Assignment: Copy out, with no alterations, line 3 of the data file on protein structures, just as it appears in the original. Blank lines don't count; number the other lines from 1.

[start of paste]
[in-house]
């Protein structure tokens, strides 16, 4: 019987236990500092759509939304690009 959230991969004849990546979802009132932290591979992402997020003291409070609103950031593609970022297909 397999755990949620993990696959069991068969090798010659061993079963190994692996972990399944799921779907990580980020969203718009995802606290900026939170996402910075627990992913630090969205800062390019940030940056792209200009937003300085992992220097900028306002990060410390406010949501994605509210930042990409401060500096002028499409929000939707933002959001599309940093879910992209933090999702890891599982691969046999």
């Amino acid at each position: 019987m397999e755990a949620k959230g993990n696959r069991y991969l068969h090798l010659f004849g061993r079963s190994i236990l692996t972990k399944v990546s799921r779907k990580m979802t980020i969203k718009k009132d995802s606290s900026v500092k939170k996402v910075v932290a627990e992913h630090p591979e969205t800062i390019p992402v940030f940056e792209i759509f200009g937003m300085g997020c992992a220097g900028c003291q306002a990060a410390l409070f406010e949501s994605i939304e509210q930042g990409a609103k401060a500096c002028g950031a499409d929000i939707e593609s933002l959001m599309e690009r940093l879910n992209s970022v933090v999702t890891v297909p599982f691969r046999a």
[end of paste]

């Amino acid at each position: 019987m397999e755990a949620k959230g993990n696959r069991y991969l068969h090798l010659f004849g061993r079963s190994i236990l692996t972990k399944v990546s799921r779907k990580m979802t980020i969203k718009k009132d995802s606290s900026v500092k939170k996402v910075v932290a627990e992913h630090p591979e969205t800062i390019p992402v940030f940056e792209i759509f200009g937003m300085g997020c992992a220097g900028c003291q306002a990060a410390l409070f406010e949501s994605i939304e509210q930042g990409a609103k401060a500096c002028g950031a499409d929000i939707e593609s933002l959001m599309e690009r940093l879910n992209s970022v933090v999702t890891v297909p599982f691969r046999a």